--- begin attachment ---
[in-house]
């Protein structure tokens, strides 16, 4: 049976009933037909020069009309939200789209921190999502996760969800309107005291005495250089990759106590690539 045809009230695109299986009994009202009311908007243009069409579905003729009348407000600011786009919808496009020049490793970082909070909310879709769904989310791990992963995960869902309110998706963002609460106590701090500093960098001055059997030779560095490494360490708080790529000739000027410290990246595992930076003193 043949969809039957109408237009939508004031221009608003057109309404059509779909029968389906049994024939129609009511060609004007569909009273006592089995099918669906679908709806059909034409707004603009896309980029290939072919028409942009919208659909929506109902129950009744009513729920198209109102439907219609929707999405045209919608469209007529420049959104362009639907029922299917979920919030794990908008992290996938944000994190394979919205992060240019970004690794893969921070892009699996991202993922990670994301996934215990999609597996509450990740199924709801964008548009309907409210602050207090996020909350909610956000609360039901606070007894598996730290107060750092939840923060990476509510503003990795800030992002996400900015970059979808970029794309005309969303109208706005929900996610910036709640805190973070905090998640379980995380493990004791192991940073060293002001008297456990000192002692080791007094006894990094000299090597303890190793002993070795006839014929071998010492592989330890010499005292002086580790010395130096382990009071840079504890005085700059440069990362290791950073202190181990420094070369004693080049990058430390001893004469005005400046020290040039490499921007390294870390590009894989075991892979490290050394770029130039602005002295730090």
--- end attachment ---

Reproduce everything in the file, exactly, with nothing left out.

[in-house]
């Protein structure tokens, strides 16, 4: 049976009933037909020069009309939200789209921190999502996760969800309107005291005495250089990759106590690539 045809009230695109299986009994009202009311908007243009069409579905003729009348407000600011786009919808496009020049490793970082909070909310879709769904989310791990992963995960869902309110998706963002609460106590701090500093960098001055059997030779560095490494360490708080790529000739000027410290990246595992930076003193 043949969809039957109408237009939508004031221009608003057109309404059509779909029968389906049994024939129609009511060609004007569909009273006592089995099918669906679908709806059909034409707004603009896309980029290939072919028409942009919208659909929506109902129950009744009513729920198209109102439907219609929707999405045209919608469209007529420049959104362009639907029922299917979920919030794990908008992290996938944000994190394979919205992060240019970004690794893969921070892009699996991202993922990670994301996934215990999609597996509450990740199924709801964008548009309907409210602050207090996020909350909610956000609360039901606070007894598996730290107060750092939840923060990476509510503003990795800030992002996400900015970059979808970029794309005309969303109208706005929900996610910036709640805190973070905090998640379980995380493990004791192991940073060293002001008297456990000192002692080791007094006894990094000299090597303890190793002993070795006839014929071998010492592989330890010499005292002086580790010395130096382990009071840079504890005085700059440069990362290791950073202190181990420094070369004693080049990058430390001893004469005005400046020290040039490499921007390294870390590009894989075991892979490290050394770029130039602005002295730090």